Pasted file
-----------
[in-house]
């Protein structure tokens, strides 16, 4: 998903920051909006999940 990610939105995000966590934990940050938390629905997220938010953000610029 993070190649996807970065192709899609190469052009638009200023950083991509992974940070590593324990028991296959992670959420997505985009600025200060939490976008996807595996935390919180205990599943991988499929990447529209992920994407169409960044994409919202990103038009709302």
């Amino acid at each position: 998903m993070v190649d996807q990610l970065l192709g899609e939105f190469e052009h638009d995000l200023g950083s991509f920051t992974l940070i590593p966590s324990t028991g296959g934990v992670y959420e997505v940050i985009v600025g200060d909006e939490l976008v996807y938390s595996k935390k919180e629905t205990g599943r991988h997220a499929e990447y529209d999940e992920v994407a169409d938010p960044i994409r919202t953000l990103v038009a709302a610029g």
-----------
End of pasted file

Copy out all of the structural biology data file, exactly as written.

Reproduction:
[in-house]
């Protein structure tokens, strides 16, 4: 998903920051909006999940 990610939105995000966590934990940050938390629905997220938010953000610029 993070190649996807970065192709899609190469052009638009200023950083991509992974940070590593324990028991296959992670959420997505985009600025200060939490976008996807595996935390919180205990599943991988499929990447529209992920994407169409960044994409919202990103038009709302």
């Amino acid at each position: 998903m993070v190649d996807q990610l970065l192709g899609e939105f190469e052009h638009d995000l200023g950083s991509f920051t992974l940070i590593p966590s324990t028991g296959g934990v992670y959420e997505v940050i985009v600025g200060d909006e939490l976008v996807y938390s595996k935390k919180e629905t205990g599943r991988h997220a499929e990447y529209d999940e992920v994407a169409d938010p960044i994409r919202t953000l990103v038009a709302a610029g």